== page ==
Grants Awarded to 124 Projects: $3 Million Engineering Planning Grants
Awarded for 79 studies
New York State Department of Environmental Conservation (DEC) Commissioner Basil Seggos announced today that Governor Andrew M. Cuomo's 2018 Regional Economic Development Council (REDC) annual competitive funding program awarded more than $103 million in grants to 124 projects that will improve water quality, reduce the potential for harmful algal blooms (HABs), and protect drinking water across the state. The grants are administered by DEC.
DEC Commissioner Basil Seggos said, "Access to clean water is critical to the health, safety, and economic wellbeing of our communities. With Governor Cuomo's leadership, New York is investing millions of dollars to protect and restore invaluable water resources statewide and addressing growing threats like harmful algal blooms."
Environmental Facilities Corporation (EFC) President and CEO Sabrina M. Ty said, "Under Governor Cuomo, New York State has become a national model for water infrastructure investment. EFC is proud to assist these communities and with grants like those announced today, municipalities across the State are better meeting the water quality needs of their residents."
In addition, DEC and EFC awarded $3 million for 79 Engineering Planning Grants that will be used by municipalities to prepare engineering reports that advance water quality improvement projects to construction.
New York's Water Quality Improvement Project (WQIP) grant program funds projects that directly address documented water quality impairments. The EPG program funds engineering studies that will ultimately lead to wastewater treatment improvement projects that can be funded through the WQIP or other funding opportunities. These competitive, statewide grant programs are open to local governments and, in some instances, not-for-profit corporations. Eligible applicants apply for this funding through the Governor's annual Consolidated Funding Application.
Primarily funded by the Clean Water Infrastructure Act of 2017 and the State's Environmental Protection Fund, the grants are being awarded for a variety of projects, including:
Nearly $50 million of the WQIP grants will benefit waterbodies that have suffered documented harmful algae blooms (HABs) in the last six years. These resources are part of the Governor's $60 million HABs initiative to support projects that will reduce the frequency of algal blooms across New York State. Information about funding opportunities that will be available in 2019 to support the HABs initiative is available on the DEC website.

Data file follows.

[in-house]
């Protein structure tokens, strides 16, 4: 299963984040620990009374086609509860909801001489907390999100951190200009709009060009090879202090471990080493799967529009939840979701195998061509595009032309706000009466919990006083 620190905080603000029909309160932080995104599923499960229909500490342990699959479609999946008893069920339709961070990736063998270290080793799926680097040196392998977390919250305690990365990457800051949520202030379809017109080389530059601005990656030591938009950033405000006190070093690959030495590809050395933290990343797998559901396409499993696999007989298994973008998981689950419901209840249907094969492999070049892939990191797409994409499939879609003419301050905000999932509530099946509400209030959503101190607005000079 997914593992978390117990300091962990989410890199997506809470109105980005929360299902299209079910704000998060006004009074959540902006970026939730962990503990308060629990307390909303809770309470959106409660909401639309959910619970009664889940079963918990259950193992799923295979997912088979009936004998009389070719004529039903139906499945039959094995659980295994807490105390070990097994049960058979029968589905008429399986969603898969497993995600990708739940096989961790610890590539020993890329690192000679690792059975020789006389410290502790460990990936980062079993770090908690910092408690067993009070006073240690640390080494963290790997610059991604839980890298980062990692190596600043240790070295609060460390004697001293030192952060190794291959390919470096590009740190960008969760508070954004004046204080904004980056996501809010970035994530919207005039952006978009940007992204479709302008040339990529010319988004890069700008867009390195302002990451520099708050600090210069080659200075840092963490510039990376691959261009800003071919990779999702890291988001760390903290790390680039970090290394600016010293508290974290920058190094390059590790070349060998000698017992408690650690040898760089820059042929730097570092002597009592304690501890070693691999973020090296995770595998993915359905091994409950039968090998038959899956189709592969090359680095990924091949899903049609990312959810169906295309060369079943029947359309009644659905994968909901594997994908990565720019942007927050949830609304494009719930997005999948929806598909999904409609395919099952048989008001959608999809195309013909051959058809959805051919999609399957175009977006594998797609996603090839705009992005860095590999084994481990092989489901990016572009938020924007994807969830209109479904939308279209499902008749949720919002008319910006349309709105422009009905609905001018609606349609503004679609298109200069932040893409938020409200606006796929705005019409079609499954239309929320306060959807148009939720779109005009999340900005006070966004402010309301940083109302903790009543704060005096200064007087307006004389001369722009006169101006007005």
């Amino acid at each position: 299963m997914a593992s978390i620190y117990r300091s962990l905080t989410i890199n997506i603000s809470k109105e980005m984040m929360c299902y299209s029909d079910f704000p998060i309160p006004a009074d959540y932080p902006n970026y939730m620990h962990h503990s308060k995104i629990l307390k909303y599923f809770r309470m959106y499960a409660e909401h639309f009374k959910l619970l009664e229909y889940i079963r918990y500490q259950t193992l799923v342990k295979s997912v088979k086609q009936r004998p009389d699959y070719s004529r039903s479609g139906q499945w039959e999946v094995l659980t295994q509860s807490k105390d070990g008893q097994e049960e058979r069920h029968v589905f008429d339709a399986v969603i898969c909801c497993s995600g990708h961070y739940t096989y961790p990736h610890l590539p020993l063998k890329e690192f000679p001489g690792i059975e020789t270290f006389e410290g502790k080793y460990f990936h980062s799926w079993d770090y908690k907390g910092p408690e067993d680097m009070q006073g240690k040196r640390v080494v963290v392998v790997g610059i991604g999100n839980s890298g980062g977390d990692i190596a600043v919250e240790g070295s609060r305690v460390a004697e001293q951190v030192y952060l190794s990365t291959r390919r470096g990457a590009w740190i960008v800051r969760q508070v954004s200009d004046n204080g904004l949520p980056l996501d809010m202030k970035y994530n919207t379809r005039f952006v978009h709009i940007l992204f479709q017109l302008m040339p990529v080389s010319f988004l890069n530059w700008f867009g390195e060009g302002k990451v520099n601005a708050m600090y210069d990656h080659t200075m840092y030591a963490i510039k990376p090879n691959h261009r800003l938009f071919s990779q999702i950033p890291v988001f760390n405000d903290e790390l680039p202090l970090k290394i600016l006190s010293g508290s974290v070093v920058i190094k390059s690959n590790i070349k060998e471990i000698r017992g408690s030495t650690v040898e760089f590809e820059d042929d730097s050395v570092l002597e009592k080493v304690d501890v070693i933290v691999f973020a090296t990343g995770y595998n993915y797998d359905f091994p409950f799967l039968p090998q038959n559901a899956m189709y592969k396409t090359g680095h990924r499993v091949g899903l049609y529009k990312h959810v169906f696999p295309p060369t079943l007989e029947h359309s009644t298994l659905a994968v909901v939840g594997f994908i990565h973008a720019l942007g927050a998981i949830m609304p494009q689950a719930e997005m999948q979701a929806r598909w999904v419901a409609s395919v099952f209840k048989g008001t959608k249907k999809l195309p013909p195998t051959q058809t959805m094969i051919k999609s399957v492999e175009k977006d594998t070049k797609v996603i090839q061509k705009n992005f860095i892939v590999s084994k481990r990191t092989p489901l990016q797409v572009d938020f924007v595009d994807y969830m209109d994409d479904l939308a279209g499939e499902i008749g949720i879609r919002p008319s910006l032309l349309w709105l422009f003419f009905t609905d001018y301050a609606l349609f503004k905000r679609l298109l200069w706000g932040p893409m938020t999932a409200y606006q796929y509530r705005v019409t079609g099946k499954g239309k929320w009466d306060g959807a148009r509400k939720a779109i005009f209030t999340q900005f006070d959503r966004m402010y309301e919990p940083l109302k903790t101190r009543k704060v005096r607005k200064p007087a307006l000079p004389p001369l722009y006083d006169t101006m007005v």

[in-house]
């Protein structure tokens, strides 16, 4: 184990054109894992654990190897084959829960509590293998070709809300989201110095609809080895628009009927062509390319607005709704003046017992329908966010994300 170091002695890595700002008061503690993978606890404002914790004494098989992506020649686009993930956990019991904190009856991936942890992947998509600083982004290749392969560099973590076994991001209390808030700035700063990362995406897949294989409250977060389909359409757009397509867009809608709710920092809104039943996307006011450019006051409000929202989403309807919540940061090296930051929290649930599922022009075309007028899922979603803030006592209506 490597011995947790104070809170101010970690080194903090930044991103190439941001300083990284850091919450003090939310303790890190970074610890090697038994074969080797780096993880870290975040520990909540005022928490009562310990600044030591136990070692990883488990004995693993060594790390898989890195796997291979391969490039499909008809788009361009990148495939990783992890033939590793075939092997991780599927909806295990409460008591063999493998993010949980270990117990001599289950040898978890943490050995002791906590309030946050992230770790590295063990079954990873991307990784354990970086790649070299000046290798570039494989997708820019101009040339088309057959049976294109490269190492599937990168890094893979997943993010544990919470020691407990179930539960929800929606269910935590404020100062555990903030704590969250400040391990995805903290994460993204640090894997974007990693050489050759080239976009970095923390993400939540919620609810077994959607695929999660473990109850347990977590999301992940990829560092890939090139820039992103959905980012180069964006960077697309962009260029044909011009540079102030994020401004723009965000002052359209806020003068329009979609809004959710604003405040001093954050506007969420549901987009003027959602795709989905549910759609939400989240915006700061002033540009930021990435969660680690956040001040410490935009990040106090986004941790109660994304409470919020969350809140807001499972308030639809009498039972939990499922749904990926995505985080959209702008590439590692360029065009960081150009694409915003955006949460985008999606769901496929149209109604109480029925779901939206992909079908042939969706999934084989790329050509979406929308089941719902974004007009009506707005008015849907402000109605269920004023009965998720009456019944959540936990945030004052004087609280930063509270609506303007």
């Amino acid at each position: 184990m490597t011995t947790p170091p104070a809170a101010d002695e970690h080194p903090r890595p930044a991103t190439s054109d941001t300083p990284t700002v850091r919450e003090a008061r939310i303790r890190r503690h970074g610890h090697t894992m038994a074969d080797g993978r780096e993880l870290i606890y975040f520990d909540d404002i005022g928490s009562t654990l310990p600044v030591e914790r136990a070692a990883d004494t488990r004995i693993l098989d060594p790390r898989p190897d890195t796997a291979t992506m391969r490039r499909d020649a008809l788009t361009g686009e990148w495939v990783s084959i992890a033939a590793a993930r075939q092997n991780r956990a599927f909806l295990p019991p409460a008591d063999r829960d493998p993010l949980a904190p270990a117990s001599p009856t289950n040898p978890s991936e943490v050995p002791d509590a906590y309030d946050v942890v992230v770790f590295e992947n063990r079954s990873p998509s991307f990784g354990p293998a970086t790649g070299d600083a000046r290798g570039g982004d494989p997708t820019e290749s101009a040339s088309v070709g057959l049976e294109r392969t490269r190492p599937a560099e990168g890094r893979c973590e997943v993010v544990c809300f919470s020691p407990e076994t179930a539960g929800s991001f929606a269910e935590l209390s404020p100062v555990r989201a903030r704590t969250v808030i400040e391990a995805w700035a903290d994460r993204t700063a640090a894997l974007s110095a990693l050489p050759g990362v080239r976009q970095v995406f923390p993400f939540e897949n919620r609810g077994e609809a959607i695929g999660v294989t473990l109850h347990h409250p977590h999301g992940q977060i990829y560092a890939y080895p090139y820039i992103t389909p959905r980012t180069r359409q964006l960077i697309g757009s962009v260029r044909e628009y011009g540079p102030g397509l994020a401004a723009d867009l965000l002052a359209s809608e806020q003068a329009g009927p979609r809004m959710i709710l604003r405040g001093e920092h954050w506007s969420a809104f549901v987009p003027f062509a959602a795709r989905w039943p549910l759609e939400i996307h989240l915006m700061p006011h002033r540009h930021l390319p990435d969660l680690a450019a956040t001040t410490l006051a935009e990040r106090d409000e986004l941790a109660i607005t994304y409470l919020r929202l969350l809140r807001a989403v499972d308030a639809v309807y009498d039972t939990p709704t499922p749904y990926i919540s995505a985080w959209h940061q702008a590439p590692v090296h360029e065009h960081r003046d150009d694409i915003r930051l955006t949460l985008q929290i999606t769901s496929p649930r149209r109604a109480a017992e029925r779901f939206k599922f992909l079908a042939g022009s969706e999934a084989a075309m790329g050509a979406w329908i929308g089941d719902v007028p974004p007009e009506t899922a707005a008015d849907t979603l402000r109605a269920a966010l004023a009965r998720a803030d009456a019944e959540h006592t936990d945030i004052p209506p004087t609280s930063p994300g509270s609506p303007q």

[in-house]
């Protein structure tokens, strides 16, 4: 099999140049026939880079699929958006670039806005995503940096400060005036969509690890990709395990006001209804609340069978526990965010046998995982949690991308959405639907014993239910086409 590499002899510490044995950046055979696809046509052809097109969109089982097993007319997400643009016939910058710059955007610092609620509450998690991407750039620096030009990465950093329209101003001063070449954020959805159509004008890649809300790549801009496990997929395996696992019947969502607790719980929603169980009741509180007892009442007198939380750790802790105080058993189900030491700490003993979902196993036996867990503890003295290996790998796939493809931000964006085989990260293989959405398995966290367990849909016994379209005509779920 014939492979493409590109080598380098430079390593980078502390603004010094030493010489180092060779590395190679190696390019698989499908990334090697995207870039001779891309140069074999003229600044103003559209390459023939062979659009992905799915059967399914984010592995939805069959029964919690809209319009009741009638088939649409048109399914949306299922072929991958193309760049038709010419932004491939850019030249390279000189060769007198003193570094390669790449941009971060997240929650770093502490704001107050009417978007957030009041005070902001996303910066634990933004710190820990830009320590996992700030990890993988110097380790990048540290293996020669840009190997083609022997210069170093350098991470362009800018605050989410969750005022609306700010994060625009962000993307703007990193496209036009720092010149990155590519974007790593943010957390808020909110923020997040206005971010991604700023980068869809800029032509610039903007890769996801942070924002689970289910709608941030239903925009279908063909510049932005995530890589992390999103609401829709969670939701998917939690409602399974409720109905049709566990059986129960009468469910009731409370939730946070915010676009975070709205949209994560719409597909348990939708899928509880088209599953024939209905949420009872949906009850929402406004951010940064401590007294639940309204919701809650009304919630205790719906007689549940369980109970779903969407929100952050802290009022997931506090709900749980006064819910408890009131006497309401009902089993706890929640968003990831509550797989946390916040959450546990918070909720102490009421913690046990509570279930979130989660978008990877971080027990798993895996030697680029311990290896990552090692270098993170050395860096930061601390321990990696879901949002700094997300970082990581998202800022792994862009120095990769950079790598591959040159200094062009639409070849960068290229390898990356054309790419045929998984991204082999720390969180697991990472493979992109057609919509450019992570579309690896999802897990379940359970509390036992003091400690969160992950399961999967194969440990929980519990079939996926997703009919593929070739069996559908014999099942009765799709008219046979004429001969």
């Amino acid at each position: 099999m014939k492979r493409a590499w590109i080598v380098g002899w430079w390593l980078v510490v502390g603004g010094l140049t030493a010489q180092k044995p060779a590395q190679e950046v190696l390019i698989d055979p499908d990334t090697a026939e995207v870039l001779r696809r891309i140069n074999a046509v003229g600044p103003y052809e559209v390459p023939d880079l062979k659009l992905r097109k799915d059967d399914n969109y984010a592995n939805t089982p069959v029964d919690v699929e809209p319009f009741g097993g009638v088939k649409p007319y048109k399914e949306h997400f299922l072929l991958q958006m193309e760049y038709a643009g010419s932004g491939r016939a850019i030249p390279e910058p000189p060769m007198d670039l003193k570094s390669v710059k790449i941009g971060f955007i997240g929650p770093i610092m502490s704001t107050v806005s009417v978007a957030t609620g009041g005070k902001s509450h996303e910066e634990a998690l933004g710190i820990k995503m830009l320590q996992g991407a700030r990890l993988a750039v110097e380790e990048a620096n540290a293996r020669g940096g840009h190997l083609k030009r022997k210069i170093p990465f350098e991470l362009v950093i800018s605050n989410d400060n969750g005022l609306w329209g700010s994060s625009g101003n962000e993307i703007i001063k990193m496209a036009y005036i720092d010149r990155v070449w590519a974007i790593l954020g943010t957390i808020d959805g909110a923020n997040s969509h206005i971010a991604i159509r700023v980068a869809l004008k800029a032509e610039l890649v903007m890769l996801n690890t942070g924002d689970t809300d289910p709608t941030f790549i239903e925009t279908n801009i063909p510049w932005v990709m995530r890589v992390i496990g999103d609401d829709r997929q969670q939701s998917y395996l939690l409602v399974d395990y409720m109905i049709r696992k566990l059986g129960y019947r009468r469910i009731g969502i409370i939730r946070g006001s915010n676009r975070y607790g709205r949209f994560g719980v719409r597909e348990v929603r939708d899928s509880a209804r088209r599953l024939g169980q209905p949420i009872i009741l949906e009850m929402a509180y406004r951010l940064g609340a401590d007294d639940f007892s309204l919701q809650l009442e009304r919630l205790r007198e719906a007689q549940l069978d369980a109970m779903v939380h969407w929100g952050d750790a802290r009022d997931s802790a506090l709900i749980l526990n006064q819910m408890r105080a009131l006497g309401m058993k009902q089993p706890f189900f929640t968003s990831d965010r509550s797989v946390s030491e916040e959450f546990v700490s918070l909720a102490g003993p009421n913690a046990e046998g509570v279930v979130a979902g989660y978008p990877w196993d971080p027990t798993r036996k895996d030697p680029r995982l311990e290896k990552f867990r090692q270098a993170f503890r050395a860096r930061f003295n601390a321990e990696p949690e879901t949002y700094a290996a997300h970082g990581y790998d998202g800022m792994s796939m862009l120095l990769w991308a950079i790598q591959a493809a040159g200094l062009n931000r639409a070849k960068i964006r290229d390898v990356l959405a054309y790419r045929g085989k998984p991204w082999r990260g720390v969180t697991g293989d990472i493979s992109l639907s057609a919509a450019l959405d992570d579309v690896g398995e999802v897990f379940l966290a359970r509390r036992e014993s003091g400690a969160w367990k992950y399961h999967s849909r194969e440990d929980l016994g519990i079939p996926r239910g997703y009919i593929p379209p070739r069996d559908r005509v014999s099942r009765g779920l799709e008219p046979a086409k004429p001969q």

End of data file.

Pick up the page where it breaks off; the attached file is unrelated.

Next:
Approximately $72.4 million for municipal wastewater treatment facilities projects to: install disinfection equipment; upgrade municipal systems to correct combined sewer overflows and sanitary sewer overflows; remove phosphorous or nitrogen in discharges; and construct wastewater systems in communities with inadequate septic systems.
Approximately $14 million for projects to protect surface and groundwater sources of drinking water through land acquisition.
Approximately $5.5 million for projects to construct structures to cover salt storage piles to prevent contamination.
Approximately $9 million for projects to control polluted runoff from non-farm sources and/or improve aquatic habitat. Nonpoint source pollution comes from many sources and is difficult to control. It can occur when rainfall or snowmelt moves over and through the ground and picks up natural and human-made pollutants, which are then dumped into our waterways.
Approximately $2.7 million for Municipal Separate Storm Sewer System (MS4) communities to complete mapping and/or purchase a vacuum truck.
A full list of grant awards is available on DEC's website. Examples of funded projects include:
The Cayuga County Soil and Water Conservation District will enhance and restore stream corridors throughout Cayuga County to reduce sediment and nutrients entering waterbodies.
The City of Auburn will acquire approximately 152 acres of property adjacent to Owasco Lake and the Owasco Inlet, providing a protective buffer for the city's drinking water supply.
The Finger Lakes Land Trust will purchase properties along tributaries to Skaneateles Lake to provide natural riparian buffers that will reduce the amount of sediment and nutrients entering the lake.
The City of Kingston's wastewater treatment improvement project will reduce the amount of untreated sewage released to Rondout Creek from its combined sewer overflow system during storm events.
Schuyler County Soil and Water Conservation District will conduct streambank and road ditch stabilization in the Cayuga Lake watershed to reduce pollutants such as phosphorus entering the lake.
Washington County Department of Public Works will complete the mapping of the regulated municipal separate storm sewer systems in five communities and purchase a catch basin vacuum cleaner to ensure that stormwater systems in the county are properly maintained to protect water quality.
The Town of Colton will construct a covered salt storage facility, protecting nearby residential drinking water wells as well as Cold Brook, a tributary to the Raquette River.
The Village of Lake George will complete an engineering report for its wastewater collection system as part of an effort to reduce sources of infiltration to its system and improve their municipal infrastructure.
WQIP grant recipients will receive up to 75 percent of the project costs for high priority wastewater treatment improvement, non-agricultural nonpoint source pollution abatement and control, land acquisition for source water protection, salt storage, aquatic habitat restoration, and municipal separate storm sewer system projects. EPG grant recipients will receive up to 80 percent of the eligible engineering planning costs.